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ARE YOU PREPARED FOR NATURAL DISASTERS? How will You live Off the Power Grid?

Updated on September 22, 2016
kmartel profile image

K.D. Martel is a writer, published author and artist working from her studio in the province of Québec, Canada.

In the case of natural disasters, how are you equipped to deal with the situation? I have been asking myself this question for several months now. With all the bad weather going on, earthquakes, volcanoes erupting and solar flares intensifying, it seems we are always on the brink of losing our power grid.

We are so dependent on electricity. In 1998, I was affected by the ice storm that hit eastern Canada. I was lucky, only nine days without power while municipalities only a few kilometres away had nothing for over a month. People had to abandon their homes to the cold; we were in the deep of winter. It was mild, raining during the storm, but freezing on contact, coating the trees with a thick layer of ice, then the cold set in. Trees snapped, exploded, bringing down our fragile electrical supply system. Hydro electric towers were smashed by the pressure of the ice. I stayed in my home, luckily,we had a wood stove that worked 24/7, we heated our water, cooked our meals and stayed warm and cozy around the stove. We played cards A LOT! Lots of candlelight meals! Lol

The only drawback was that we had to get our water from the village town hall because they had a generator to pump well water. We had a well, and with no electricity, no water, period. People living in larger towns, at least had water running, yet no heat if they lived in apartments our places without wood stoves. Many had their pipes burst from the intense cold (it got down into the minus 20’s Celsius.)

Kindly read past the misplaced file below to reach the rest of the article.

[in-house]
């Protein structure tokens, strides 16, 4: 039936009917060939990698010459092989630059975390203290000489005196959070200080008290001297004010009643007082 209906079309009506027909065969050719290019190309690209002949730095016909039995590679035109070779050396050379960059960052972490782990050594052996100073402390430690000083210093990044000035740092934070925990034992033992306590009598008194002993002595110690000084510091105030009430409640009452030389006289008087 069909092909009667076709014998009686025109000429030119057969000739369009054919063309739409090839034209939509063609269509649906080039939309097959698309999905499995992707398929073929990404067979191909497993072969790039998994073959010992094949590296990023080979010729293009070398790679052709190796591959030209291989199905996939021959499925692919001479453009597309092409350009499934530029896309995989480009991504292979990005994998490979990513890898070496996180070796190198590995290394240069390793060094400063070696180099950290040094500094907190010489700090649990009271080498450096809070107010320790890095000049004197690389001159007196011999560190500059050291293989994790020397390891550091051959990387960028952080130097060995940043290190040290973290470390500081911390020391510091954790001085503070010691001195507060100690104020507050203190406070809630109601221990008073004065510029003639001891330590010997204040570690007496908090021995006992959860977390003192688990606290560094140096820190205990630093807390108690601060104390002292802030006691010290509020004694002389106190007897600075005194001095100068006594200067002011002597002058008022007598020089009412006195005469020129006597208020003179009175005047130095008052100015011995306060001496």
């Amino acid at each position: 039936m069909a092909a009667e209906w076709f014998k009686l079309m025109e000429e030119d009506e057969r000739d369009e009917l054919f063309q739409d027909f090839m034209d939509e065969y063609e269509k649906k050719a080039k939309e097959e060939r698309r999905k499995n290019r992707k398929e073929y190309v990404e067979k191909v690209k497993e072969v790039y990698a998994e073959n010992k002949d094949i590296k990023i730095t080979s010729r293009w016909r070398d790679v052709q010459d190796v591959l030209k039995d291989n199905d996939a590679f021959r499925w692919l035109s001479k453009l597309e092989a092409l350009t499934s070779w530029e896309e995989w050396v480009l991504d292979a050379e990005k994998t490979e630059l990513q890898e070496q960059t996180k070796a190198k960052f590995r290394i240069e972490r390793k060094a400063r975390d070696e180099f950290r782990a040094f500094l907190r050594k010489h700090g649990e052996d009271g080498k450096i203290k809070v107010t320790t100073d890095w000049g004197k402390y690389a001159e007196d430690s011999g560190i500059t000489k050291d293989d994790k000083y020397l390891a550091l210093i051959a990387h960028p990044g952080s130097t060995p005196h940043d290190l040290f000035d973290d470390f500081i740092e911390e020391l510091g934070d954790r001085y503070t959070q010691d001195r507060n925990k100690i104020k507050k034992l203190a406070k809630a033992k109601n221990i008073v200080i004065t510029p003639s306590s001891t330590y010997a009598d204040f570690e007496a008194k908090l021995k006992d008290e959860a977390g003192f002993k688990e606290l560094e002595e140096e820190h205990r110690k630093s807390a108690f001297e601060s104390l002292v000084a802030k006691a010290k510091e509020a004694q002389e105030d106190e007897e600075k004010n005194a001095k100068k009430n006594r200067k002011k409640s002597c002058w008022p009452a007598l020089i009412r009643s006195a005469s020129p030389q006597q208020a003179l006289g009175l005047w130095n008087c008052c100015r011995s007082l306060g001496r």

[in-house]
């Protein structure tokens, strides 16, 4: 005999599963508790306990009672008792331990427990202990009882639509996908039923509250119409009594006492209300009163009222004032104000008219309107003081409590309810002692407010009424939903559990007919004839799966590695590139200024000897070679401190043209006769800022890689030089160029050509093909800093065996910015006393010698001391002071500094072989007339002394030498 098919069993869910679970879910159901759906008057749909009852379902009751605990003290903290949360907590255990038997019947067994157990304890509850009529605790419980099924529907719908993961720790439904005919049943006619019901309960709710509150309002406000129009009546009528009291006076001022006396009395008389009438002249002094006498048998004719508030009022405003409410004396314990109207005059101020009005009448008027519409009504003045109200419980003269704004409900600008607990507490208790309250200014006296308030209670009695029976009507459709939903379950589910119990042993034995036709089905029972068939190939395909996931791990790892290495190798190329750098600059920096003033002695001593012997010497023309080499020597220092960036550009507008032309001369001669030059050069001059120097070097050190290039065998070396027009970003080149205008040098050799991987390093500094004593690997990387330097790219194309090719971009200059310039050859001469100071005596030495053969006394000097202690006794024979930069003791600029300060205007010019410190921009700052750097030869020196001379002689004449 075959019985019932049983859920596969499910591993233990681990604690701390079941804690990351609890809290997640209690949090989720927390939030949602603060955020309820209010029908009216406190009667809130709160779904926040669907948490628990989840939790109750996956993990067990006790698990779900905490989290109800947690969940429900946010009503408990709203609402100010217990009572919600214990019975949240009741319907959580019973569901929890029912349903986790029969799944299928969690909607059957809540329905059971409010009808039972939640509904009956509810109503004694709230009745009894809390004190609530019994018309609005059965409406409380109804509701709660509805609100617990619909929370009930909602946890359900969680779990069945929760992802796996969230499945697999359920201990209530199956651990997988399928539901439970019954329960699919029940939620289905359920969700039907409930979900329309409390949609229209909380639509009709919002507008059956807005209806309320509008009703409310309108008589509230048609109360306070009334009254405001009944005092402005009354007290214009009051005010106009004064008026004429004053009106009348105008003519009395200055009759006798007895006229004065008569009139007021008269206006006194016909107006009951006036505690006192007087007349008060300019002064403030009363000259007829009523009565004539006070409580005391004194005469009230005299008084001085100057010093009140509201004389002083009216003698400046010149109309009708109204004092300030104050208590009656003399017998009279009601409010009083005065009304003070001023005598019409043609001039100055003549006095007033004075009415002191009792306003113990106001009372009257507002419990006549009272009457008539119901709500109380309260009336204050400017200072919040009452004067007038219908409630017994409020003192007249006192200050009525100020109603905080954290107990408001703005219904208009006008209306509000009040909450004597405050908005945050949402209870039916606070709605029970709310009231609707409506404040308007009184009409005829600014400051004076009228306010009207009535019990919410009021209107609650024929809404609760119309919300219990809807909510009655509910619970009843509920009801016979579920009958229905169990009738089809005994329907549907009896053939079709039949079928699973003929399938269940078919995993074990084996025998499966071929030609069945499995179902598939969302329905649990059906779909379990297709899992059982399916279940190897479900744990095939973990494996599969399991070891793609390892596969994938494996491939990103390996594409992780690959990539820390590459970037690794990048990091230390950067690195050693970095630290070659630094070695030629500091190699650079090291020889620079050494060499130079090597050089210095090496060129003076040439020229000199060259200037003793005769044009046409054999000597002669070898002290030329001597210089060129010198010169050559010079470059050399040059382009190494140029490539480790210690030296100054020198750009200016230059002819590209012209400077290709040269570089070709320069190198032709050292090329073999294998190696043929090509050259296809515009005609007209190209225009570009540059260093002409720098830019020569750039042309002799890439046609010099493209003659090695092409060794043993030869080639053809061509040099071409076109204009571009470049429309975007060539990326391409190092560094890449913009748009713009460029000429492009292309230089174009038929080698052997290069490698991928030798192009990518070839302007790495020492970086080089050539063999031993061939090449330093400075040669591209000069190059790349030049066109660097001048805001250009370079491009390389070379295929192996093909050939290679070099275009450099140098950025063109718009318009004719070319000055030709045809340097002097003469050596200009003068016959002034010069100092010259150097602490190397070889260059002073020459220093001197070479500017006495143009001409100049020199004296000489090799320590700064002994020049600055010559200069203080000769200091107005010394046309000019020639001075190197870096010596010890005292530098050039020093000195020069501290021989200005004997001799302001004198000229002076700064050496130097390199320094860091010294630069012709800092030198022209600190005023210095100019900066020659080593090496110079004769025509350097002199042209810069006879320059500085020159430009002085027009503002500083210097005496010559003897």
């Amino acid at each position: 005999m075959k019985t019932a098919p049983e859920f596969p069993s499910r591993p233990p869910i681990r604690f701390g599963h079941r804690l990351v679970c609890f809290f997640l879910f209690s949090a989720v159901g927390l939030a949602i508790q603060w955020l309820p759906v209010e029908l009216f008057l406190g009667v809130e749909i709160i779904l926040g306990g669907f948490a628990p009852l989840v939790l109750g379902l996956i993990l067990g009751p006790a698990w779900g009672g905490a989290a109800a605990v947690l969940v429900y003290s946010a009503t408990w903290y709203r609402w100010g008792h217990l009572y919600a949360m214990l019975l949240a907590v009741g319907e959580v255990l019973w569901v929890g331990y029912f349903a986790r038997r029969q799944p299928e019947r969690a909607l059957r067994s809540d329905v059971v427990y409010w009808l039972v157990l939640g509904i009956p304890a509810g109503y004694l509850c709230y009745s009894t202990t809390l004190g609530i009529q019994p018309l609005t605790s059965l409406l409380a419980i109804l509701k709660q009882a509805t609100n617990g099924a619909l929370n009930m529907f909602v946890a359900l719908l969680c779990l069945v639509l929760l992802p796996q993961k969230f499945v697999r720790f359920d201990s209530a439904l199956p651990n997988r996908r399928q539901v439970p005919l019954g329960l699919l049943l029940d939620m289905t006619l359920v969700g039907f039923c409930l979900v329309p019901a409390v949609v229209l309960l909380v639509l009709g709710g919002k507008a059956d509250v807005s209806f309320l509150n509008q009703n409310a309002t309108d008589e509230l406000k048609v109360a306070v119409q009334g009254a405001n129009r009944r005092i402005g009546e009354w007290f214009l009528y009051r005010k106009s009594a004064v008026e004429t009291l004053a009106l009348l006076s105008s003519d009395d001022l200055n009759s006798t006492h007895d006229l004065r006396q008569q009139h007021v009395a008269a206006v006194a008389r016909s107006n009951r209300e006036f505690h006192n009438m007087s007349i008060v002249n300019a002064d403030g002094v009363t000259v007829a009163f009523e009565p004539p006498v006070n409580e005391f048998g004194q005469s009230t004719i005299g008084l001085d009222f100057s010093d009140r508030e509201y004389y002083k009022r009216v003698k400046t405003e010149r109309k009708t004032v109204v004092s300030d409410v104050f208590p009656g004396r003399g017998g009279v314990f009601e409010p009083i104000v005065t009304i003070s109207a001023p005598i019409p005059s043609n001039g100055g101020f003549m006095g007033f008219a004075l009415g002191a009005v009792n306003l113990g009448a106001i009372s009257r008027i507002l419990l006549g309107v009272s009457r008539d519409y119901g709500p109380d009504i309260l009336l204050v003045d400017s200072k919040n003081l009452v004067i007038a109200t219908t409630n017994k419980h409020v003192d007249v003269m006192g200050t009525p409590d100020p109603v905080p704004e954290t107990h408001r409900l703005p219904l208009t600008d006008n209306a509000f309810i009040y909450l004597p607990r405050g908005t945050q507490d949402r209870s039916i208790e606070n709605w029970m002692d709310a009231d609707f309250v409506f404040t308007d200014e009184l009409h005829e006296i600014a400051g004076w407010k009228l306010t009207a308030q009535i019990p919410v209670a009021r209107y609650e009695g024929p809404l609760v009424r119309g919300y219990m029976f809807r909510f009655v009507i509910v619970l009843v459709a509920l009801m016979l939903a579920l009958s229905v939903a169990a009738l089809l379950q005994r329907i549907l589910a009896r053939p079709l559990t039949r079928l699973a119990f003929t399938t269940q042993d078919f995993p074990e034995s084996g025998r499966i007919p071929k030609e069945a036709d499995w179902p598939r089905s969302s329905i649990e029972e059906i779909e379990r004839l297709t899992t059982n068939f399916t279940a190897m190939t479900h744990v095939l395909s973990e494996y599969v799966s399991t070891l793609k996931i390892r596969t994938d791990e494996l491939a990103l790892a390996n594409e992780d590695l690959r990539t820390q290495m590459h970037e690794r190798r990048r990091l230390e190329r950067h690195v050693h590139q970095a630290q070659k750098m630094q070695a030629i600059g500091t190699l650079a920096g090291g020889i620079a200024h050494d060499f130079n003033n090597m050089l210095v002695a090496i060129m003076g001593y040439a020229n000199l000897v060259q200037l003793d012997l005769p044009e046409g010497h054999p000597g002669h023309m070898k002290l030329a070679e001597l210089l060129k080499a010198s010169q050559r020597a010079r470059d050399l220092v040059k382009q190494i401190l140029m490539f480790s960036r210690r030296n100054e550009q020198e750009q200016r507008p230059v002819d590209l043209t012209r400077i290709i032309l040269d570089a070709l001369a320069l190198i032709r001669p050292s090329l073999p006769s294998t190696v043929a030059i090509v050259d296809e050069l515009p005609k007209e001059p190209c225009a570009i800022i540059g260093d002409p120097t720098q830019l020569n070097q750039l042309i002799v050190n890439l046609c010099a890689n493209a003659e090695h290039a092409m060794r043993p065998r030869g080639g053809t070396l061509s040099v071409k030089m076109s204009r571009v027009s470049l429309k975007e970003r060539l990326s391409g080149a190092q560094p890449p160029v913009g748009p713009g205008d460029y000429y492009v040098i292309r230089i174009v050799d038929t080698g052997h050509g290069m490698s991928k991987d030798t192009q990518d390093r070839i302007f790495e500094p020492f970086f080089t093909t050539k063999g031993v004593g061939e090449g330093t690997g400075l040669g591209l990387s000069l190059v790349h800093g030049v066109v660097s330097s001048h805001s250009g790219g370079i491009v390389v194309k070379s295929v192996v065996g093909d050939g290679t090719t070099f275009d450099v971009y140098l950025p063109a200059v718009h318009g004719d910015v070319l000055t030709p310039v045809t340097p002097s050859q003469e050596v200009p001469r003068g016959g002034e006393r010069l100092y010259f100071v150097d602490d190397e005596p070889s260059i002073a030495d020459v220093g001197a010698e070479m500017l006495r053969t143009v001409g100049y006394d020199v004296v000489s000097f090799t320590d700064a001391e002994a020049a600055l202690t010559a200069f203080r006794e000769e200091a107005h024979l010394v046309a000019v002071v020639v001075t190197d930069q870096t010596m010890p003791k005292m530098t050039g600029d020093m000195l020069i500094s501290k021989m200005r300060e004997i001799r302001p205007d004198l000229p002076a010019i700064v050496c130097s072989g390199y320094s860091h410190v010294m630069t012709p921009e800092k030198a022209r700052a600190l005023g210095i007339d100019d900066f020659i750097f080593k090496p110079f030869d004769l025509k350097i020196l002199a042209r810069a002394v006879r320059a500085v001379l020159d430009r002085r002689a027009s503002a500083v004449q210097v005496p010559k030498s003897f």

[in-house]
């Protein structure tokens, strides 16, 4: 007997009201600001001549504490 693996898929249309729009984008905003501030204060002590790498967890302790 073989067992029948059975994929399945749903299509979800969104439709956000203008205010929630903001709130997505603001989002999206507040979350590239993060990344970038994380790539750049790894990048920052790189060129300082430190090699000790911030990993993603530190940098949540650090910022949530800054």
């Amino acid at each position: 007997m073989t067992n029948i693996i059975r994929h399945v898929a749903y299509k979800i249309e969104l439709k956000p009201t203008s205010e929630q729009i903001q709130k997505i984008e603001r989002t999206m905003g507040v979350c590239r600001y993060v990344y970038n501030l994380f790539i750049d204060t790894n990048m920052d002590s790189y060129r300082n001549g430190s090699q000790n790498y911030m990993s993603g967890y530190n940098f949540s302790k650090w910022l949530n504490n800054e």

I moved not to long after that, again in the country, depending on electricity to pump my well water into the home. Every time a storm comes up, snow, rain, wind.always a risk of losing electricity. Back in April we had a surprise snow storm, we lost electricity for about six hours. Others, for days in the region.

We are so dependent on the grid. I have been looking into buying a used generator or solar powered generator because my feeling is that, I will need it sometime in the near future. At least, for the essentials, keeping the refrigerator cold, pumping the well water into the home, a bit of lightning when needed and for starting up the furnace...heat is important until I one day get the money to build a wood stove in my home.

I have a feeling that we should get prepared, try not to rely so heavily on technology in the years to come. Get yourself a generator, either solar powered or gas (make sure you have extra reservoirs for the gas). There are diesel and propane generators too. Good used ones are available, but shop around and inform yourself on the technical specifications of the equipment you want to purchase. If you have the chance to do so, go ahead and prepare yourself. Try to wean yourself of the power grid because a good storm, solar flare or other natural disaster could be severe enough to keep you off the grid for weeks, months and who knows, years.

© 2010 K D Martel


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    • marshacanada profile image

      marshacanada 7 years ago from Vancouver BC

      An interesting article.

      Solar powered generator are a good idea. They might not work in Vancouver where we can go weeks without seing the sun. But we dont need heat so much since it rarely freezes here on the wet coast.